We are fairly proud of the half-and-half buttons on Yavvy. I had never seen anything like that before and everybody who I have demonstrated it to had liked them. The other benefit was that it helped us keep our menus short and largely de-cluttered.




Unfortunately, they weren’t working for the new signups. Newly signed up user look at menus as a map, something that should help them reach some place they want to. Our small menus weren’t working because our users did not have familiarity with our application. We used to get queries like – “How do I add a contact?” and we’d reply saying – “Go to Account and click on Add Contact”. We figured out everybody wanted “Contact” on the menu itself.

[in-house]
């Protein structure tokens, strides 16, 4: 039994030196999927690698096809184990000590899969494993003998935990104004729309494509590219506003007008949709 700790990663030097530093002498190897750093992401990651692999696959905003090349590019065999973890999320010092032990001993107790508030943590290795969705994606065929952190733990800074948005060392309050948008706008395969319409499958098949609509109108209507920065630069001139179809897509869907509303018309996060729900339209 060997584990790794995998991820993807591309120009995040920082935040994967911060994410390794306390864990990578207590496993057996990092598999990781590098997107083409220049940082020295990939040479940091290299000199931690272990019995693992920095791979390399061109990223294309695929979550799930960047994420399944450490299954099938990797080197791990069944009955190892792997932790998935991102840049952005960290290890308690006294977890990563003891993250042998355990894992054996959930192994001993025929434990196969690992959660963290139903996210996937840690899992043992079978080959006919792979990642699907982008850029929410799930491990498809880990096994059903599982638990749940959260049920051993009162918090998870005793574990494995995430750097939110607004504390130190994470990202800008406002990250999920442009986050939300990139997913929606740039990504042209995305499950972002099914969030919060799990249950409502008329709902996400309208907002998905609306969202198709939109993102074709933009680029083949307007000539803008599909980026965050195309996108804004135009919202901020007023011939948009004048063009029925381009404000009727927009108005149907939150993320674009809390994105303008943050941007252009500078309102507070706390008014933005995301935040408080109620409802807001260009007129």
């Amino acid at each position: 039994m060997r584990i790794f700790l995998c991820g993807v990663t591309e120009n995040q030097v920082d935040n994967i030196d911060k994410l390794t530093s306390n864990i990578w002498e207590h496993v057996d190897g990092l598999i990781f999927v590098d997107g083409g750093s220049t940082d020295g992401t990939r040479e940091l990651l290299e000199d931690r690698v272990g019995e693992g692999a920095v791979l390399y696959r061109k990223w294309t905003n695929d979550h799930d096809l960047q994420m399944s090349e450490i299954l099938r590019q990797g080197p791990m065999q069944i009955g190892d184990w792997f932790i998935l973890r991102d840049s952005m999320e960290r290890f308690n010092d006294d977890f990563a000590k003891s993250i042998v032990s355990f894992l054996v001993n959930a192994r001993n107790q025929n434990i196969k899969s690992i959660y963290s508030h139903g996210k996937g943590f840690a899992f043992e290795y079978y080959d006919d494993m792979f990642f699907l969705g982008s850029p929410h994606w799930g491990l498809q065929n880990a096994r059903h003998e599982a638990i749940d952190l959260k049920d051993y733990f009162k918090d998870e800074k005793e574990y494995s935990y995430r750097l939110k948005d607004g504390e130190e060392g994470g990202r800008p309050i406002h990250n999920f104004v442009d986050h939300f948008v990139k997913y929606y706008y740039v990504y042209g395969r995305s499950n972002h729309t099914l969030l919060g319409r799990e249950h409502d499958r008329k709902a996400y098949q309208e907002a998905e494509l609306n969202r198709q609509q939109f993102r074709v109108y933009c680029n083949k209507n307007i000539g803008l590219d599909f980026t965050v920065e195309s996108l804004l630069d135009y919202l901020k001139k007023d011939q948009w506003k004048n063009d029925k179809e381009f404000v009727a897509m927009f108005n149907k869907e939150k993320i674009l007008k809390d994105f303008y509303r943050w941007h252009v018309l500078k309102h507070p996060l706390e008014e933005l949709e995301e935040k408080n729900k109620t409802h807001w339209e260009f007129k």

But as we expanded on the whole idea of building familiarity, we realized that users are probably the most comfortable with a Facebook kind of menu. Why don’t we just build something like that? Let the UX look a lot like FB. Pride kept us from doing that. We were proud of the UX we had built, it’s not a clone, it’s not a me-too.  We had made the ERP sexy and we did it our way!

So here we were swinging on both sides of the pendulum, looking to add familiarity while trying to retain novelty. We thought and thought and designed and tested; and then we redesigned it again and then tested it again.

The end-result: We got a menu that looked a little like Google Plus. We’ve kept the half-and-half in a cold storage. Maybe we’ll bring it back from the half-dead later.